After allegations: Nadal fights his way into the Melbourne semifinals | Sports

Melbourne – Smiling but determined, Rafael Nadal fended off accusations of a top star’s bonus after winning the semi-finals at the Australian Open.

With a show of strength over five sets and more than four hours despite stomach problems, the Spanish tennis veteran averted the impending end to Alexander Zverev’s conqueror. Thanks to the 6: 3, 6: 4, 4: 6, 3: 6, 6: 3 against the Canadian Denis Shapovalov, the 35-year-old came one step closer to the Grand Slam record. Shapovalov’s tirade that Nadal was given preferential treatment by the referee didn’t bother him at all on Tuesday in Melbourne.

“I never felt like I had any advantages on the pitch and I really think he’s wrong,” said Nadal: “He’s young. We all make mistakes in our careers. I made a lot of mistakes when I was younger.” Shapovalov will probably later understand that he wasn’t right today.

Shapovalov scolds

When Nadal felt like he was taking a little too much time after the first set before appearing at the baseline ready for the return, Shapovalov had raged. “You are all corrupt,” the 22-year-old scolded the Brazilian referee Carlos Bernardes when Nadal did not receive the warning he felt was necessary for exceeding the time limit.

“I think Denis was pissed at that moment because the referee called ‘time’ and it took me about 30 extra seconds to change my clothes,” said Nadal. “I think at the moment it’s fair that Carlos gave me the time.” Shapovalov, with some detachment, took back the expression corrupt. “It’s unfair how Rafa is getting away with it,” he said. The referee’s behavior is a “big joke.” When asked if he thought Nadal was given preferential treatment, the Canadian replied: “100 percent.” Again and again Nadal dragged the time.

Stomach problems at Nadal

The tension over five sets that this match should have was not foreseeable for a long time. Against the Wimbledon semi-finalist, Nadal did a lot better with his presence and consistency than Zverev did in his round of 16 defeat. The 2009 Melbourne winners led 2-0 sets before staggering. In the Melbourne heat, stomach problems plagued him and he lost his sovereignty. “I was completely devastated. heavy day Very warm, »explained Nadal.

The question of his physical condition was a topic of discussion before the start of the tournament. Nevertheless, Nadal had largely marched safely through the early rounds. However, his troubles this Tuesday had nothing to do with the foot injury that kept him out of action for months at the end of last season. The pills for the stomach in the fourth set only helped to a limited extent, Nadal explained in the winner’s interview.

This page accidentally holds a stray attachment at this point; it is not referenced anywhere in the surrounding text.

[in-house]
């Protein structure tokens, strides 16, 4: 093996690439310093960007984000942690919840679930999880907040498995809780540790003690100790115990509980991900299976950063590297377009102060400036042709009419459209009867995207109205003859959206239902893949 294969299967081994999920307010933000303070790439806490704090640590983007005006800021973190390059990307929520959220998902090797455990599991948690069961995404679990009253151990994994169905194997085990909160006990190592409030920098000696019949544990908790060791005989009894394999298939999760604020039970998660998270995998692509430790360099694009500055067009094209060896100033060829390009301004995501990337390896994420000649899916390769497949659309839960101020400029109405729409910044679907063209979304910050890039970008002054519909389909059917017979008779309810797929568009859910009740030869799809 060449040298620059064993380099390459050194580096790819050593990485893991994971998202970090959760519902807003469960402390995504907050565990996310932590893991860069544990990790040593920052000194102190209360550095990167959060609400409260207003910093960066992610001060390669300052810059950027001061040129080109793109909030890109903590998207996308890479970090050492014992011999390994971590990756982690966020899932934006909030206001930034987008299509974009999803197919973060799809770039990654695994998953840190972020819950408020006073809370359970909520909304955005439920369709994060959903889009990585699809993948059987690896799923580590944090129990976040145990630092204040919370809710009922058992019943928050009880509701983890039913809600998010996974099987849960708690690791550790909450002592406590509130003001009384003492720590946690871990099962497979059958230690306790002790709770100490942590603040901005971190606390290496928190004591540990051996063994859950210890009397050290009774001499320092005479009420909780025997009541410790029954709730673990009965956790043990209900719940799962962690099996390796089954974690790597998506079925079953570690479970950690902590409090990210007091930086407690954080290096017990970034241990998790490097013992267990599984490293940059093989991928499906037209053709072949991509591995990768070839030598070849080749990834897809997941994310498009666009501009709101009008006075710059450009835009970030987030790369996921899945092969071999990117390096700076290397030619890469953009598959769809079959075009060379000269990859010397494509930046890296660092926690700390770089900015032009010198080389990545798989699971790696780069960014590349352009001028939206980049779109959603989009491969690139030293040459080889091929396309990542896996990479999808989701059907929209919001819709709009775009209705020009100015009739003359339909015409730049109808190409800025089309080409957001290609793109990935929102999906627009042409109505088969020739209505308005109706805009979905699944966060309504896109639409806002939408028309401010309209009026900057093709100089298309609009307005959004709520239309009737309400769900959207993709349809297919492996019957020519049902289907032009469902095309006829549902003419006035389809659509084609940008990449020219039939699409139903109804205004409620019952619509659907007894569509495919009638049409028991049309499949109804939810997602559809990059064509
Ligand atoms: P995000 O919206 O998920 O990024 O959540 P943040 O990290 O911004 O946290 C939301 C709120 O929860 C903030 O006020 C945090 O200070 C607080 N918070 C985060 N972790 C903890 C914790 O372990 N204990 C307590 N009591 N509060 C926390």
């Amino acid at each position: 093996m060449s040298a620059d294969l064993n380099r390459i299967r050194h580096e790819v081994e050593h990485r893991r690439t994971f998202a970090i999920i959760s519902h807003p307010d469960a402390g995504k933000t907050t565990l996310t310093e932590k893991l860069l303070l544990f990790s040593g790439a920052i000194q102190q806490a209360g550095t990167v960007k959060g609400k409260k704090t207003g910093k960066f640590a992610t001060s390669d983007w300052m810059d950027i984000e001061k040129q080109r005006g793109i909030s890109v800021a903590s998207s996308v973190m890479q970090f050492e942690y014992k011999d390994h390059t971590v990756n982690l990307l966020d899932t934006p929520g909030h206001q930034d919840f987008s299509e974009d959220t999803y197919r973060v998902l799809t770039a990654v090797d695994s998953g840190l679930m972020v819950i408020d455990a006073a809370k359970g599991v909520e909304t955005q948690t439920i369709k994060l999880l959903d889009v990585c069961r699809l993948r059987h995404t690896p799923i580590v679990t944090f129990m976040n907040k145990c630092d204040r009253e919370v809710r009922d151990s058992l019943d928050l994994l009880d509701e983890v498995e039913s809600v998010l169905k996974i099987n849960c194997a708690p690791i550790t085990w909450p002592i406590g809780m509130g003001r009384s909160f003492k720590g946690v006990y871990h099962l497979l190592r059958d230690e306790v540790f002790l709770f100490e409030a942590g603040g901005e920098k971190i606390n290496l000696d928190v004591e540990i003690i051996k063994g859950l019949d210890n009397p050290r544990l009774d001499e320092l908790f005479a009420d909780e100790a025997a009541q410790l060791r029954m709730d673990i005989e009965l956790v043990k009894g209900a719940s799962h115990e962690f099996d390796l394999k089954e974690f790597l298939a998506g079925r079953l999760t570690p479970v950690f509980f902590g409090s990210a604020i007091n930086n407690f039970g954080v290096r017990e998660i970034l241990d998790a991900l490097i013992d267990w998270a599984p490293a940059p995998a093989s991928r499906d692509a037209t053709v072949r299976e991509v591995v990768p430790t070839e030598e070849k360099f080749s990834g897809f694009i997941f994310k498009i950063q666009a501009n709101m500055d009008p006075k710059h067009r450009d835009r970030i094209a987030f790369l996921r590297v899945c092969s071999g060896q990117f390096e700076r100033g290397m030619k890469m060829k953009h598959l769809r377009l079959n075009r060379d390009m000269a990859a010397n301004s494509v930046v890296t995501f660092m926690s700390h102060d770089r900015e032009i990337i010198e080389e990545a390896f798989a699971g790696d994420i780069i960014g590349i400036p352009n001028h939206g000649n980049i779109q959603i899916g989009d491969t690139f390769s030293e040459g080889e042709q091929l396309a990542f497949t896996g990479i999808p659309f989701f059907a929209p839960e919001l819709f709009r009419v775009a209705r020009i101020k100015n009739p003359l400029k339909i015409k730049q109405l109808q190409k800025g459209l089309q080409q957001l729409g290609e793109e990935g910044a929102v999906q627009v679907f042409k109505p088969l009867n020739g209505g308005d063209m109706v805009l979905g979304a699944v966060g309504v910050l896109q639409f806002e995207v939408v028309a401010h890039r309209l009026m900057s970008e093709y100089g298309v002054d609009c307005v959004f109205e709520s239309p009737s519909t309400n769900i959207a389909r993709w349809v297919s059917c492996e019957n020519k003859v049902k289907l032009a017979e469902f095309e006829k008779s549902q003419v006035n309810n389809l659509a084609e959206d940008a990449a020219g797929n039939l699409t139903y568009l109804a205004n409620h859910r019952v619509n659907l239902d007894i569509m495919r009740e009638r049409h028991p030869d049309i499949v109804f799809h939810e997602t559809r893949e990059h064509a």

When it looked like Shapovalov, who was 13 years his junior, had the upper hand, Nadal quickly took the lead in the deciding set, also thanks to slight mistakes by his opponent. Nadal disappeared from the arena for several minutes before the fifth section. “You feel like you’re not only playing against the player, but also against the referee,” Shapovalov scolded.

Berrettini in the semifinals

When the last ball was played, the Canadian destroyed his racquet. Nadal nodded, stretched his arms towards the sky and tilted his head back. Now he can create tennis history. “Two months ago we didn’t know if I would come back on the tour. It’s a gift for me to be able to play tennis again.”

13 years after the only Melbourne triumph so far, only two wins separate Nadal from the next trophy. Instead of the Serbian record champion Novak Djokovic, who was expelled from the country, the fifth in the world rankings will play in the semifinals on Friday against the Wimbledon finalist Matteo Berrettini. Also in five sets, the now first Italian men’s semi-finalist from Melbourne defeated the Frenchman Gael Monfils 6: 4, 6: 4, 3: 6, 3: 6, 6: 2.

Should Nadal actually triumph on Sunday, he would secure the sole record with his 21st title in a Grand Slam tournament. The fact that Djokovic and his Swiss rival Roger Federer (both 20 wins) are not present for very different reasons has opened the door wide for him.

Ashleigh Barty wants to make his debut in the Melbourne final on Thursday. In the quarter-finals she outclassed Jessica Pegula, the American who was in 21st place, 6-2, 6-0. Barty also wants to write a very special chapter of success and become the first Australian to win the Australian Open since Chris O’Neil in 1978. In the semifinals, Barty meets former US Open finalist Madison Keys of the USA, who defeated Czech French Open champion Barbora Krejcikova 6-3, 6-2.


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